Winterfell Tours at Castle Ward
Defining your unique selling proposition
Pinpointing your USP often requires some soul searching and creativity. You must think like your customers think. Who are they? Why do they choose you? What more could you offer them? Who else is doing what you do and how could you be more unique?
Questions to ask yourself:
To analyse your business, it is helpful to start with the following questions:
- Which of my products / services are performing best?
- What is my average spend per customer?
- Which markets / segments are generating most revenue for my business?
- What proportion of my customer base is repeat business?
- During which times of the year does my business perform best / worst?
Keep an eye on trends
It also helps to have a general awareness of the changing trends in the tourism industry and to see which trend resonates both for your business and for your type of customers.
- You are an accommodation provider offering holiday cottages set within a beautiful natural area You have become aware of the trend of ‘glamping’ and the rise of eco-friendly and eco aware customers.
- Your customers want something different - to get close to nature and wildlife but don’t want to give up on any modern luxuries to do so.
- This is how Finn Lough in Fermanagh developed the Bubble domes within the resort.
Economic and legislative trends also have an influence on your business and in turn - your customers. For example, how would a significant change in currency exchange rates impact on your regular customer base? Or how would a change in legislation open new opportunities or, conversely, limit your tourism product? By keeping up to date with current affairs, trade press or e-newsletters you can generally keep informed on any key trends. However, for the more detailed analyses, TNI undertakes regular research to monitor and evaluate visitor trends and industry trends which is available on tourismni.com (link added here?).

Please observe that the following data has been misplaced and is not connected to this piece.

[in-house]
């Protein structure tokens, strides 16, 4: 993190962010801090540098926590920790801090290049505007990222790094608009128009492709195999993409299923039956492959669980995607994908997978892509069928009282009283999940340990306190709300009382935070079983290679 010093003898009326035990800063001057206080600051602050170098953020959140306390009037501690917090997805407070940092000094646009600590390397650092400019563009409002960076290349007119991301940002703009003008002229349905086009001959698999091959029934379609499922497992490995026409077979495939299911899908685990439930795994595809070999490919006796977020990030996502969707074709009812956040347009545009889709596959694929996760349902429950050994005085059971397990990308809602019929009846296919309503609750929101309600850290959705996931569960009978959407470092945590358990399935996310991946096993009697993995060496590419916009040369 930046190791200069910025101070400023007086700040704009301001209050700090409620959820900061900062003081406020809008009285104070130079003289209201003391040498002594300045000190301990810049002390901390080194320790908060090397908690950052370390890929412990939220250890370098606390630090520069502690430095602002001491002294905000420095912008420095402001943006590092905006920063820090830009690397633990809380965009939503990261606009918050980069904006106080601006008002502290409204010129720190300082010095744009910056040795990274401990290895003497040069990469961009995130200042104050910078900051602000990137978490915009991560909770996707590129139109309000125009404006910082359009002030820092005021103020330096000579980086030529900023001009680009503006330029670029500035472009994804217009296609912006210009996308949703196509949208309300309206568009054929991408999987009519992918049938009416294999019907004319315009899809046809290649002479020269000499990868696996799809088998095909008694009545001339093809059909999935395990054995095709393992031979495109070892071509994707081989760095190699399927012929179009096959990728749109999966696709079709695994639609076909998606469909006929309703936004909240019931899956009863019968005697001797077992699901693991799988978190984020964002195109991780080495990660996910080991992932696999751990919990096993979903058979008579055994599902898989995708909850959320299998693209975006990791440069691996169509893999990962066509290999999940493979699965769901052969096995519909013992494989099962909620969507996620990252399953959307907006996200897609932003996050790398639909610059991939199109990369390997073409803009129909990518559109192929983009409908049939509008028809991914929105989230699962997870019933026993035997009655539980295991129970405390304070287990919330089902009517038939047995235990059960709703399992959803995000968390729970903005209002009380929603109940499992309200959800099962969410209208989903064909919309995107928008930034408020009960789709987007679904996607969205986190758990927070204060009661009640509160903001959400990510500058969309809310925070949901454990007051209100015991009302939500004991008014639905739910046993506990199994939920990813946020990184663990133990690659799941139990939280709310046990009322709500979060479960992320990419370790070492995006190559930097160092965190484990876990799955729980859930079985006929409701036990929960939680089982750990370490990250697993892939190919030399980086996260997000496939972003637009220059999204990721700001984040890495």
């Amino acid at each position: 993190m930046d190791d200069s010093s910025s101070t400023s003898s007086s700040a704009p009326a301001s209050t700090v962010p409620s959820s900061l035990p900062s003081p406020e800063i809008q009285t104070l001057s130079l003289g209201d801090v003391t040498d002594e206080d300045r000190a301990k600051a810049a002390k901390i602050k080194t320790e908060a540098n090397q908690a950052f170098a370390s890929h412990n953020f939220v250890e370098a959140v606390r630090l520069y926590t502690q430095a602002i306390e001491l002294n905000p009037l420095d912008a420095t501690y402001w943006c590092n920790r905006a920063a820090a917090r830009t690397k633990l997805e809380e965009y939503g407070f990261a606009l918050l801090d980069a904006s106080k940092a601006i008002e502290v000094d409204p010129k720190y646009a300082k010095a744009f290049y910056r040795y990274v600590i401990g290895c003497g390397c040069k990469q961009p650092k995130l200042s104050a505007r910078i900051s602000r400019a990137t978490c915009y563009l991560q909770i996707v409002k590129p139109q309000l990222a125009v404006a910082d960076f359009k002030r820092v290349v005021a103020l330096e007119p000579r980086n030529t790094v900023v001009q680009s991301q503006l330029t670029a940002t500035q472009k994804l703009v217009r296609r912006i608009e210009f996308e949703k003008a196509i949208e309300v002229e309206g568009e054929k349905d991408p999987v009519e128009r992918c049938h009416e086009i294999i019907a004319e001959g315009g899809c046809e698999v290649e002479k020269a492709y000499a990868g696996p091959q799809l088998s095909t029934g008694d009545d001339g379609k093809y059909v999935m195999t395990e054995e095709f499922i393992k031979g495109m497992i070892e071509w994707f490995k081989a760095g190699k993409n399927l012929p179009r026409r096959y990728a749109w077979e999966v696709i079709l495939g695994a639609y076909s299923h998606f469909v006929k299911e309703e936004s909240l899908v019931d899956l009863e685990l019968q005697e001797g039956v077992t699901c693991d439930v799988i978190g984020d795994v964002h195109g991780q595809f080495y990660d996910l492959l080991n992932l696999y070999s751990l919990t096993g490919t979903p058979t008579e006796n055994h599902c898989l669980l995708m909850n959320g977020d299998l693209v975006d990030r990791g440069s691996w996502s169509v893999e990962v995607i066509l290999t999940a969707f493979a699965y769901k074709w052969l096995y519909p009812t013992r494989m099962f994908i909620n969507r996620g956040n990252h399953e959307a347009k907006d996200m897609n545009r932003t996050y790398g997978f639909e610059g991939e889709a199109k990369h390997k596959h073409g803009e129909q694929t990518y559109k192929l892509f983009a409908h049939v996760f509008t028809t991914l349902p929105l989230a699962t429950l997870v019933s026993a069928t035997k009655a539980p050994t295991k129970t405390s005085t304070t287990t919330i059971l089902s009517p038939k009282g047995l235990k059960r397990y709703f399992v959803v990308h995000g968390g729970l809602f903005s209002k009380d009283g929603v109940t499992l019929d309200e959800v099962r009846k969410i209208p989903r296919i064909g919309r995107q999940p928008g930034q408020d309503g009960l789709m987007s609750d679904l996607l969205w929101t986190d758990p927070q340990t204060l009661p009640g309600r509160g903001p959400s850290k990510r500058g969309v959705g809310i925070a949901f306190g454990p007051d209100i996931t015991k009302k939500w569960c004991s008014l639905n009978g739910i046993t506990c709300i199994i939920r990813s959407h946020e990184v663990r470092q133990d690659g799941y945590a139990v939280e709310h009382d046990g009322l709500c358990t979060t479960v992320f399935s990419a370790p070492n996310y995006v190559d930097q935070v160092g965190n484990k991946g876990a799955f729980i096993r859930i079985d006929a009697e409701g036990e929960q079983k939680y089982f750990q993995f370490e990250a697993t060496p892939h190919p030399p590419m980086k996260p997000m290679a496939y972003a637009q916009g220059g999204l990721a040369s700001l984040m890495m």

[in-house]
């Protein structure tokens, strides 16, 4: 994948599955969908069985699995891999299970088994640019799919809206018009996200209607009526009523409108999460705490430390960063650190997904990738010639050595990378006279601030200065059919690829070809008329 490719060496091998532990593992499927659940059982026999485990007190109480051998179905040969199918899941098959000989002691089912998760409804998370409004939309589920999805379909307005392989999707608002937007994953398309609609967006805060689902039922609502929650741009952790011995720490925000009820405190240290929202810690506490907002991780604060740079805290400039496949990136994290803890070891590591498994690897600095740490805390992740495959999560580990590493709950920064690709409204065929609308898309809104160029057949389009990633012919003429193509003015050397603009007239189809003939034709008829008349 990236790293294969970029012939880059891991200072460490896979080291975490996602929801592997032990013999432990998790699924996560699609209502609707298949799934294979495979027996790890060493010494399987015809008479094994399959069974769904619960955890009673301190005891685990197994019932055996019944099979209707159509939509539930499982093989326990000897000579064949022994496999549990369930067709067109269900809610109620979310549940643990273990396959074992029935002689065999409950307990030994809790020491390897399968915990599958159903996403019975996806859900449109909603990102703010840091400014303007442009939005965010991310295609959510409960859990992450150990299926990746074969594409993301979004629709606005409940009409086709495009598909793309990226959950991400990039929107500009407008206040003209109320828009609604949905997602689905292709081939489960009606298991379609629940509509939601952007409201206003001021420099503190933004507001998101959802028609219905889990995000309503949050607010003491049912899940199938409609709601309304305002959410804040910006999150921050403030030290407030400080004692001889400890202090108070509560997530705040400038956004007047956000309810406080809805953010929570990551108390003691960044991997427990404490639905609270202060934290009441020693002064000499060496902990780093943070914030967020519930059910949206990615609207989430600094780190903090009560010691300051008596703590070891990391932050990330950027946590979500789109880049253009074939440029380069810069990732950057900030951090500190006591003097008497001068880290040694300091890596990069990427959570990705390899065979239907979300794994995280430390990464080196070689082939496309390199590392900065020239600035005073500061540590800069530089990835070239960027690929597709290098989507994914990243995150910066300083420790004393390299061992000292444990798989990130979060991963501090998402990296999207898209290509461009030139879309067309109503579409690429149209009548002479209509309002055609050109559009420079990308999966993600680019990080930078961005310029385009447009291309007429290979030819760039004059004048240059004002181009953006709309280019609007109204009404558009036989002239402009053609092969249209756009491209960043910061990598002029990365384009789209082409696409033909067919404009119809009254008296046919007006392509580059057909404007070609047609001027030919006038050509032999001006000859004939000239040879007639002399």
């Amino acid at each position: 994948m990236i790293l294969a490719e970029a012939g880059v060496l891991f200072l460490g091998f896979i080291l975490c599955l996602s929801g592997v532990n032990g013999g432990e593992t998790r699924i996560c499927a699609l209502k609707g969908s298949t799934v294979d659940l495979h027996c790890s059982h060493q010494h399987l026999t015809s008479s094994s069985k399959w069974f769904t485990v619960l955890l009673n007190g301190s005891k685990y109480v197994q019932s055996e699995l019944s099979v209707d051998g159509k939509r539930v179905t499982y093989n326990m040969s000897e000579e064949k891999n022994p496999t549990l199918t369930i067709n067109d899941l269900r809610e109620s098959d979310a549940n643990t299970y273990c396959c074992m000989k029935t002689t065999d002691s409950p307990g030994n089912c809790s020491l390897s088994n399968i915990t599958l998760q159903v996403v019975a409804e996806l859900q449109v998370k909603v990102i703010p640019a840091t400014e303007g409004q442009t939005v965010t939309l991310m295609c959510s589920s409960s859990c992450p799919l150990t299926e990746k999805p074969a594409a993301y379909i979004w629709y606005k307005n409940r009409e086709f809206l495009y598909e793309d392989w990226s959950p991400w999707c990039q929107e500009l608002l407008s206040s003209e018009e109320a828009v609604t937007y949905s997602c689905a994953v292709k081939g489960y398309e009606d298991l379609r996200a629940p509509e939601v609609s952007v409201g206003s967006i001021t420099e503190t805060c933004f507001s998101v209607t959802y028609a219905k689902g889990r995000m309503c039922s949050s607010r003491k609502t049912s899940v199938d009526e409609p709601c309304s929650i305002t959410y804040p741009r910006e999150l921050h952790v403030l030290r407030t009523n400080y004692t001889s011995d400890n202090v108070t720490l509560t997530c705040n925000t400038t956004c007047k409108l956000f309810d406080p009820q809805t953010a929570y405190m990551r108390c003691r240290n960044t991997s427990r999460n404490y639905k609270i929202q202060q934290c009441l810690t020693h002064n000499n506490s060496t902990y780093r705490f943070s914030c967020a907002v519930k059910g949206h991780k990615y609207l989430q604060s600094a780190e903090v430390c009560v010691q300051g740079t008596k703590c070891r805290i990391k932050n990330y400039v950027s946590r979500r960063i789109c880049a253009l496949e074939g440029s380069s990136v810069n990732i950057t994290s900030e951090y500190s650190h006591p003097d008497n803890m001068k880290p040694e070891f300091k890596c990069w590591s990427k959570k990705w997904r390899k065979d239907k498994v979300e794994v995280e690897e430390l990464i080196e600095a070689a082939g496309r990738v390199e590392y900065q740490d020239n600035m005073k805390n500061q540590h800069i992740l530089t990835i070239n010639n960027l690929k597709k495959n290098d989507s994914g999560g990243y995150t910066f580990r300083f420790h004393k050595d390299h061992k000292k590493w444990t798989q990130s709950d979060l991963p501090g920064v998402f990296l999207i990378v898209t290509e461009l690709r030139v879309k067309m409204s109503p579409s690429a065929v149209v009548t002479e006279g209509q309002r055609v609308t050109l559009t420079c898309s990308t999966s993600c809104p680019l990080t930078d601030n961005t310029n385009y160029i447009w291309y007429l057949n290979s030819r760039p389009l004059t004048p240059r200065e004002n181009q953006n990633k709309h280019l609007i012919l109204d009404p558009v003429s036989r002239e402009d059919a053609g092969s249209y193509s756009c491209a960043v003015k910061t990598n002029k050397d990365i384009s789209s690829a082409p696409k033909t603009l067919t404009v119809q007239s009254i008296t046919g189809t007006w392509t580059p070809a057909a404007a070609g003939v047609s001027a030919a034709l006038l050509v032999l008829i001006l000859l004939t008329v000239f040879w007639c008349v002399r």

Tools to help to define your USP
Tool number 1: SWOT analysis
Think about the strengths and weaknesses of your key competitors to establish where there is room for innovation or growth. What do you do better than your competitors? What do they do better than you?
Put yourself in your customer’s shoes. Step back from your business and carefully scrutinise what your customers really want. What would make them return again and again to your business and ignore your competition? The answer might be quality, convenience, reliability or customer service. Remember, price is rarely the only reason people buy.
Remember to consider the opportunities that lie at your doorstep. What can you utilise in your surrounding area to add depth to your product offering? Does your business share a story with an iconic attraction? Is it located in an area of natural beauty? Is there an annual music event that you could tie in with?
Tool number 2: Listen to your customers
Another way to develop your USP is to listen more to your customers. What do they love about what you offer, why do they choose you? Ask your customers what they would love to do that you don’t already offer? By engaging in this way, you will discover quickly what is your USP – from their perspective which will give you valuable insights.
Tool number 3: Be unique, be passionate and target your audience
You are not trying to appeal to everyone. When you try to please everyone – you end up being bland and pleasing no one. The goal of your USP will be to connect strongly with some people and not to others.
- Narrow your target audience.
- Narrow what you offer – be specific
- Combine your business with another idea that you know a lot about and feel passionate towards.
By connecting with a smaller audience your influence can spread more quickly and you will be passionately and authentically true.
An example of a company who has harnessed the power of targeting an audience through a unique offer and combining many of these tools is Winterfell Tours at Castle Ward